Coronavirus doesn’t remain active in nasal and oral cavities 12 to 24 hours after the death of an infected person as a result of which the risk of transmission from the deceased is highly unlikely, AIIMS Forensic Chief Dr Sudhir Gupta said.
A pilot study was conducted over the last one year in the Department of Forensic Medicine at AIIMS on COVID-19 positive medico-legal cases which were subjected to post-mortem.
“Around 100 bodies were re-tested for coronavirus infection in an interval of 12 to 24 hours after death and the result was negative. The virus does not remain active at all in nasal and oral cavities 24 hours after death,” Dr Gupta told news agency PTI.
“The risk of transmission of coronavirus 12 to 24 hours after the death of an infected person is highly unlikely,” he said.
For safety purposes, he said, nasal and oral cavities should be plugged to prevent leakage of body fluids or other orifices or punctures resulting from removal of catheter, drains, tubes should be disinfected.
Also as a precautionary measure, people handling such bodies should wear protective gear such as masks, gloves and PPE kits.
“Collection of bones and ashes is completely safe as there is no risk of transmission of infection from the mortal remains,” Dr Gupta said.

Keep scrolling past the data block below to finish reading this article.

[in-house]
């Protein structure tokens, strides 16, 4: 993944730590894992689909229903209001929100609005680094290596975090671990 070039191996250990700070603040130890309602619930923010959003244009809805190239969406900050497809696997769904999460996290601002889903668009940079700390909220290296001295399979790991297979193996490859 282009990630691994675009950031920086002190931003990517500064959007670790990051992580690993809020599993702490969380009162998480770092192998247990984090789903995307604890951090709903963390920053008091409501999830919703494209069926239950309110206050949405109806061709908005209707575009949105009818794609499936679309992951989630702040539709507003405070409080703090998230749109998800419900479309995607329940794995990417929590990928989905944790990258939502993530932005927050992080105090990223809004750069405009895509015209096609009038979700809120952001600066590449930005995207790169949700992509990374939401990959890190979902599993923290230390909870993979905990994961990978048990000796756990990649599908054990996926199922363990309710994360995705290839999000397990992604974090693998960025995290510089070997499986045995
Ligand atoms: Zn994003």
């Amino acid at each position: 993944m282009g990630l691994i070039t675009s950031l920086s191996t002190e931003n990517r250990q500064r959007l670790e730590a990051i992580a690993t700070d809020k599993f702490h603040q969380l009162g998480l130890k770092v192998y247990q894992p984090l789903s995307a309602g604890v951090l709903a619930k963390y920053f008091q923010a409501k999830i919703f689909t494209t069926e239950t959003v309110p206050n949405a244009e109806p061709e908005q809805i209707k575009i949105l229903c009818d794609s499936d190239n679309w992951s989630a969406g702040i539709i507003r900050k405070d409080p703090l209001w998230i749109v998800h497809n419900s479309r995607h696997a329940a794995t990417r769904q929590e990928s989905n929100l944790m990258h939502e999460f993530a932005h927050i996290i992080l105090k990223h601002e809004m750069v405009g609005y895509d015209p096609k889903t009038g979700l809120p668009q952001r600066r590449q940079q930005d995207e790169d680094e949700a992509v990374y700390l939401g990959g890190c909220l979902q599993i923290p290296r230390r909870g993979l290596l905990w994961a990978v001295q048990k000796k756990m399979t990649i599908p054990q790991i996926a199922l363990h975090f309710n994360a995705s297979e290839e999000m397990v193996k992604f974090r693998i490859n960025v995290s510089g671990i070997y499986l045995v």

“The study was conducted in the interest of preserving the dignity of the dead,” he stated.
The ICMR in its ‘standard guidelines for medico-legal autopsy in COVID-19 deaths’ issued in May, 2020 advised that invasive techniques should not be adopted for forensic autopsy in COVID-19 deaths as mortuary staff are exposed to potentially dangerous health risks due to organ fluids and secretions even after taking the highest precautions.
The waiving of a post-mortem will prevent the spread of infection to doctors, mortuary staff, police persons and all the people involved in the chain of dead body disposal.
Non-invasive autopsy techniques, as described in guidelines, should be used, if at all required, to prevent the risk of spreading the infection to mortuary staff, police personnel and contamination of mortuary surfaces, the guidelines stated.
“If the autopsy surgeon feels that he will not be able to conclude cause of death or any other related issue without dissection, then he can proceed with minimal invasive/limited internal dissection.
“However, the dissection has to be performed keeping in mind that the conduction of autopsy is a high-risk procedure which is potentially as hazardous as any other procedure performed on the body of a COVID-19 patient,” the guidelines said, listing the precautions to be followed while conducting an autopsy by adopting proper infection control measures.
According to the procedure of conducting forensic autopsy, “…along with external examination, multiple photographs and verbal autopsy (as depicted by WHO)…the post mortem should be conducted strictly avoiding any invasive surgical procedures and avoiding splashing of body fluids contact for staffs, body handlers and doctors conducting post mortem.”
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